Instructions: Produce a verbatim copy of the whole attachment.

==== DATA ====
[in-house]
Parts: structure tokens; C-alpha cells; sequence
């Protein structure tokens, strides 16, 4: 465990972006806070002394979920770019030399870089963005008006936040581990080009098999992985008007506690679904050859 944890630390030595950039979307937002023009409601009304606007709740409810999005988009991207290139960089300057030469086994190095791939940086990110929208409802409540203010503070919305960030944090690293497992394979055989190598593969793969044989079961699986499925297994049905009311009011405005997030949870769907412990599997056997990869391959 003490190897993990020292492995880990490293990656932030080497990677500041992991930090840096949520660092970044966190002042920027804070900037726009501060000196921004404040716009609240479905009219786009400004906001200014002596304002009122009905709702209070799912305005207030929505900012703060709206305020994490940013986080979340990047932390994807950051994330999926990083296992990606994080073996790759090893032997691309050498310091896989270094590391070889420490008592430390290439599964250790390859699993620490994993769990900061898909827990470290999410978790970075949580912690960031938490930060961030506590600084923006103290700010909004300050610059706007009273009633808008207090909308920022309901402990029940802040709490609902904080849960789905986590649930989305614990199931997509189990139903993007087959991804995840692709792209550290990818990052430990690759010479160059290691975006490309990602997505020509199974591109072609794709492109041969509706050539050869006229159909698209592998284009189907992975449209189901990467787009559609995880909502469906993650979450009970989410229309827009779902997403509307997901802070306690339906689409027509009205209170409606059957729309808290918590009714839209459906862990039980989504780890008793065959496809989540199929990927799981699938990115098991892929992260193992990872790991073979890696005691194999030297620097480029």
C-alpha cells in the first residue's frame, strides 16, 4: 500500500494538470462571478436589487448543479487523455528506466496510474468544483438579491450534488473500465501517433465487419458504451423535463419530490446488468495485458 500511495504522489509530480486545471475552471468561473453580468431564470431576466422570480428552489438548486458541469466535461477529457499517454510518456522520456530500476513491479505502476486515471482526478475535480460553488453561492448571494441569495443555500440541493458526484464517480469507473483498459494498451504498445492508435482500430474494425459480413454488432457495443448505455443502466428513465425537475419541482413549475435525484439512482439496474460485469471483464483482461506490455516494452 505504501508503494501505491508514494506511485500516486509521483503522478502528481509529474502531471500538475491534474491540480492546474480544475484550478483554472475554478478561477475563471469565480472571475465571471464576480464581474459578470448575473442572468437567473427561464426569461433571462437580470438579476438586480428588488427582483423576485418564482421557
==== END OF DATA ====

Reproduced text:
[in-house]
Parts: structure tokens; C-alpha cells; sequence
């Protein structure tokens, strides 16, 4: 465990972006806070002394979920770019030399870089963005008006936040581990080009098999992985008007506690679904050859 944890630390030595950039979307937002023009409601009304606007709740409810999005988009991207290139960089300057030469086994190095791939940086990110929208409802409540203010503070919305960030944090690293497992394979055989190598593969793969044989079961699986499925297994049905009311009011405005997030949870769907412990599997056997990869391959 003490190897993990020292492995880990490293990656932030080497990677500041992991930090840096949520660092970044966190002042920027804070900037726009501060000196921004404040716009609240479905009219786009400004906001200014002596304002009122009905709702209070799912305005207030929505900012703060709206305020994490940013986080979340990047932390994807950051994330999926990083296992990606994080073996790759090893032997691309050498310091896989270094590391070889420490008592430390290439599964250790390859699993620490994993769990900061898909827990470290999410978790970075949580912690960031938490930060961030506590600084923006103290700010909004300050610059706007009273009633808008207090909308920022309901402990029940802040709490609902904080849960789905986590649930989305614990199931997509189990139903993007087959991804995840692709792209550290990818990052430990690759010479160059290691975006490309990602997505020509199974591109072609794709492109041969509706050539050869006229159909698209592998284009189907992975449209189901990467787009559609995880909502469906993650979450009970989410229309827009779902997403509307997901802070306690339906689409027509009205209170409606059957729309808290918590009714839209459906862990039980989504780890008793065959496809989540199929990927799981699938990115098991892929992260193992990872790991073979890696005691194999030297620097480029």
C-alpha cells in the first residue's frame, strides 16, 4: 500500500494538470462571478436589487448543479487523455528506466496510474468544483438579491450534488473500465501517433465487419458504451423535463419530490446488468495485458 500511495504522489509530480486545471475552471468561473453580468431564470431576466422570480428552489438548486458541469466535461477529457499517454510518456522520456530500476513491479505502476486515471482526478475535480460553488453561492448571494441569495443555500440541493458526484464517480469507473483498459494498451504498445492508435482500430474494425459480413454488432457495443448505455443502466428513465425537475419541482413549475435525484439512482439496474460485469471483464483482461506490455516494452 505504501508503494501505491508514494506511485500516486509521483503522478502528481509529474502531471500538475491534474491540480492546474480544475484550478483554472475554478478561477475563471469565480472571475465571471464576480464581474459578470448575473442572468437567473427561464426569461433571462437580470438579476438586480428588488427582483423576485418564482421557